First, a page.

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Photos: Hill Briefing – 25 Years of Research on EDCs

On Wednesday September 21, the Dirksen Senate Office Building in Washington D.C., was set upon by Endocrine Society members, staff, members of congressional offices, the media, and other interested parties to learn more about endocrine-disrupting chemicals (EDCs) and the threats they pose to human health.

National Institute of Environmental Health Sciences (NIEHS) Director Linda S. Birnbaum, PhD, DABT, ATS, speaks at the Congressional briefing on 25 years of research on endocrine-disrupting chemicals on Sept. 21, 2016.
National Institute of Environmental Health Sciences (NIEHS) Director Linda S. Birnbaum, PhD, DABT, ATS, speaks at the Congressional briefing on 25 years of research on endocrine-disrupting chemicals on Sept. 21, 2016.

The seminar, “From Hormones to Brain Development: 25 Years of Groundbreaking Research on Endocrine-Disrupting Chemicals,” provided an overview of the evolving field of EDC research and described new discoveries that have helped us understand how exposures to EDCs contribute to critical health problems such as changes in brain development and reproductive health complications.

Society member John A. McLachlan, PhD, speaks at the Congressional briefing celebrating 25 years of research on endocrine-disrupting chemicals on Sept. 21, 2016.
Society member John A. McLachlan, PhD, speaks at the Congressional briefing celebrating 25 years of research on endocrine-disrupting chemicals on Sept. 21, 2016.

There has been dramatic progress over the last 25 years in our knowledge of EDCs. As this knowledge has grown, concerns about the impact of EDCs on the health of adults, children, and future generations have grown as well. EDCs can affect metabolism, growth and development, tissue function, sexual function, reproduction, sleep, and mood, among other things. More work needs to be done to ensure that the public is protected from the harmful consequences of EDCs. In the United States, the National Institute of Environmental Health Sciences at the National Institutes of Health has driven the development of this multidisciplinary field by supporting cutting-edge scientific research on EDCs and their effects on human health.

Society member Tracey J. Woodruff, PhD, MPH, speaks about flame retardant chemicals and the risks they pose to children at the Congressional briefing celebrating 25 years of research on endocrine-disrupting chemicals on Sept. 21, 2016.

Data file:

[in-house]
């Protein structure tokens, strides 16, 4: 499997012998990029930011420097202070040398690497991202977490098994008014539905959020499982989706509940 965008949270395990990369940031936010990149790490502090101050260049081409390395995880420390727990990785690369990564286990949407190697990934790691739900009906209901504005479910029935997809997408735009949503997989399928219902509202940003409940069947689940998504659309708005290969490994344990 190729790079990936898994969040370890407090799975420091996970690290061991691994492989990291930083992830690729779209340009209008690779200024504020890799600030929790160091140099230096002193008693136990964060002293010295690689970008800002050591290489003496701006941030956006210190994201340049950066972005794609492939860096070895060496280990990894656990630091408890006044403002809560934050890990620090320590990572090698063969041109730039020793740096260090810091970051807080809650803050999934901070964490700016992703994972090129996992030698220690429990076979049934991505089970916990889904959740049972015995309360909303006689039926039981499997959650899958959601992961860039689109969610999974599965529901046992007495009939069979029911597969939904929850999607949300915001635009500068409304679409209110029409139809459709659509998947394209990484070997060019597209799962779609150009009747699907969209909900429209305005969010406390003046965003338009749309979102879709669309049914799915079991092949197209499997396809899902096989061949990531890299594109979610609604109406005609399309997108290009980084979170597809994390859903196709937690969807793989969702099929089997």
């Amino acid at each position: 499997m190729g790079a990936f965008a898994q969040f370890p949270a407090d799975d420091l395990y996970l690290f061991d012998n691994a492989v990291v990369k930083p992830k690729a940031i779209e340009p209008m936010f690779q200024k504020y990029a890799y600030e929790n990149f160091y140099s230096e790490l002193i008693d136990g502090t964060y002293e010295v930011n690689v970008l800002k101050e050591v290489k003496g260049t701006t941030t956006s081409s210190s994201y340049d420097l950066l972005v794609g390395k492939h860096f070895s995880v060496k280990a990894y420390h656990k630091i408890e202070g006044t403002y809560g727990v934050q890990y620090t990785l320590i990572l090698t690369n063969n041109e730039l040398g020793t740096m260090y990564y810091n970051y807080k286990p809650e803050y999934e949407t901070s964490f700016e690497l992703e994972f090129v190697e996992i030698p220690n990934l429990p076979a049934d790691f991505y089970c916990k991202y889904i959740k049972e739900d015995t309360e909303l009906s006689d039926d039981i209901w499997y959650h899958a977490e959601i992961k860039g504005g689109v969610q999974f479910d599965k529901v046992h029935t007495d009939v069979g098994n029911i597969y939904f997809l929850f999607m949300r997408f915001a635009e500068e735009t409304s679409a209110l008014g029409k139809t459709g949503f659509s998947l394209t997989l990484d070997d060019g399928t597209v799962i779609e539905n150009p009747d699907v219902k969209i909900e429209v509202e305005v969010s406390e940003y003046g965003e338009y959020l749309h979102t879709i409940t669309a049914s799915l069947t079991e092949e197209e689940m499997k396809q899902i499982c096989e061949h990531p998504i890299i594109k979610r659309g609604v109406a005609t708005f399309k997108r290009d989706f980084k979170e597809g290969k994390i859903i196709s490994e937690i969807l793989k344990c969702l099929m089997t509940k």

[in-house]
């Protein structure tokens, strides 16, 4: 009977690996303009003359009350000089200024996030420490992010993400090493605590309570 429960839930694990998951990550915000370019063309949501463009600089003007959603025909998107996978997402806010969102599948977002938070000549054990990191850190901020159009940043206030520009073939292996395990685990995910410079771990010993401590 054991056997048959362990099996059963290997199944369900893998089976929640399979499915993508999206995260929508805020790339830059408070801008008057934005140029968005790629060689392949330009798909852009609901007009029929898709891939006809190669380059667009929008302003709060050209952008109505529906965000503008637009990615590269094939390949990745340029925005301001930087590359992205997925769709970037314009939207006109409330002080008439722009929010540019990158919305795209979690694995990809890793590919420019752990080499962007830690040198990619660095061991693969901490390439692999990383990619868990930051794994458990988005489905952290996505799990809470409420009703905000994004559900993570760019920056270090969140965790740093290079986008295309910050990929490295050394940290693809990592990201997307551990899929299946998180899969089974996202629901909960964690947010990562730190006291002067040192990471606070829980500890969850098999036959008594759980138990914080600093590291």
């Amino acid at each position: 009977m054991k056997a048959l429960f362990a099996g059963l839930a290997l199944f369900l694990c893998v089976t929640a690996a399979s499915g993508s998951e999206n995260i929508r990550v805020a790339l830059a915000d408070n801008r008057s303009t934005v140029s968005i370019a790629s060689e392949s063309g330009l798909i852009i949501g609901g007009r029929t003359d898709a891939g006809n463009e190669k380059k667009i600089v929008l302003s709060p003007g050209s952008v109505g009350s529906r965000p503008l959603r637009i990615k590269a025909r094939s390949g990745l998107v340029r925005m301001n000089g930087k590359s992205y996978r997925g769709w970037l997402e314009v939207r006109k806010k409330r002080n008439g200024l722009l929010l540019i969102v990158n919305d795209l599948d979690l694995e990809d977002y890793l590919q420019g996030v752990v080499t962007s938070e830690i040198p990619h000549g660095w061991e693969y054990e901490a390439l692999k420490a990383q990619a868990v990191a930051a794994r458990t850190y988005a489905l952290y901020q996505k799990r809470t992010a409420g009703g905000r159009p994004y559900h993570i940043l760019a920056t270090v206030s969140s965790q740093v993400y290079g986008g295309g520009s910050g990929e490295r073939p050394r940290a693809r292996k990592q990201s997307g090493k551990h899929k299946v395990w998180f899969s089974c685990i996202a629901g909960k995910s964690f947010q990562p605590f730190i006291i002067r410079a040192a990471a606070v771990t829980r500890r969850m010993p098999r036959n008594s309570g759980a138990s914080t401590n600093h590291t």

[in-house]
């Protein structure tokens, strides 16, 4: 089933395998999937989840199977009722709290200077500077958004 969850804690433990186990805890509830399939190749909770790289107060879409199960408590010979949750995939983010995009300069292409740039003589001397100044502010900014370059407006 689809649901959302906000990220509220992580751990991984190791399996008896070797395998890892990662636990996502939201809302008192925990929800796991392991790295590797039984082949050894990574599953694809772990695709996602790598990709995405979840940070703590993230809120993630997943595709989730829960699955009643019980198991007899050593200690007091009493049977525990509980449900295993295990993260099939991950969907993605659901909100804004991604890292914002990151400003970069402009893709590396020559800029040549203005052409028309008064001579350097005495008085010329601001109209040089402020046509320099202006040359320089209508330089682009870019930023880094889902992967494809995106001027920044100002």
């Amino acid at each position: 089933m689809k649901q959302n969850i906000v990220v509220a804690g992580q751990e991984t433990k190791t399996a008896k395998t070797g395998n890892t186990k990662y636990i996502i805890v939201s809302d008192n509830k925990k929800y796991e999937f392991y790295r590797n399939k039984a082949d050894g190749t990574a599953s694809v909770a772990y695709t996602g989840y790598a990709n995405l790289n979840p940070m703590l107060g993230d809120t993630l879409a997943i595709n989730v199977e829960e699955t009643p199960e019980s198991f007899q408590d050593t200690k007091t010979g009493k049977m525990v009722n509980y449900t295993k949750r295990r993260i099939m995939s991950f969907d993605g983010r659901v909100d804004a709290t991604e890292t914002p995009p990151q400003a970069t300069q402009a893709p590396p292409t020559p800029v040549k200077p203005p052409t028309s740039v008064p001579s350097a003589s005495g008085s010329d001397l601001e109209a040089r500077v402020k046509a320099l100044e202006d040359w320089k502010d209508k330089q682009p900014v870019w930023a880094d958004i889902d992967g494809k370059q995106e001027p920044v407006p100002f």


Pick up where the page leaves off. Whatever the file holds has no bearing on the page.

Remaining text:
Society member Tracey J. Woodruff, PhD, MPH, speaks about flame retardant chemicals and the risks they pose to children at the Congressional briefing celebrating 25 years of research on endocrine-disrupting chemicals on Sept. 21, 2016.

Speakers included  Linda S. Birnbaum, PhD, DABT, ATS, director, National Institute of Environmental Health Sciences (NIEHS) & the National Toxicology Program, Research Triangle Park, N.C.; John A. McLachlan, PhD, former scientific director, NIEHS, Weatherhead Distinguished Professor of Environmental Studies, Tulane School of Medicine, New Orleans, La.; Tracey J. Woodruff, PhD, MPH, director, Program on Reproductive Health and the Environment, professor of Obstetrics, Gynecology, and Reproductive Sciences, University of California, San Francisco, San Francisco; and Andrea C. Gore, PhD, Vacek Chair of Pharmacology, professor, Division of Pharmacology and Toxicology
University of Texas, Austin.

Endocrinology Editor-in-Chief Andrea C. Gore, PhD, speaks at the Congressional briefing celebrating 25 years of research on endocrine-disrupting chemicals.
Endocrinology Editor-in-Chief Andrea C. Gore, PhD, speaks at the Congressional briefing celebrating 25 years of research on endocrine-disrupting chemicals.

There has been dramatic progress over the last 25 years in our knowledge of EDCs. As this knowledge has grown, concerns about the impact of EDCs on the health of adults, children, and future generations have grown as well. EDCs can affect metabolism, growth and development, tissue function, sexual function, reproduction, sleep, and mood, among other things. More work needs to be done to ensure that the public is protected from the harmful consequences of EDCs. In the United States, the National Institute of Environmental Health Sciences at the National Institutes of Health has driven the development of this multidisciplinary field by supporting cutting-edge scientific research on EDCs and their effects on human health.

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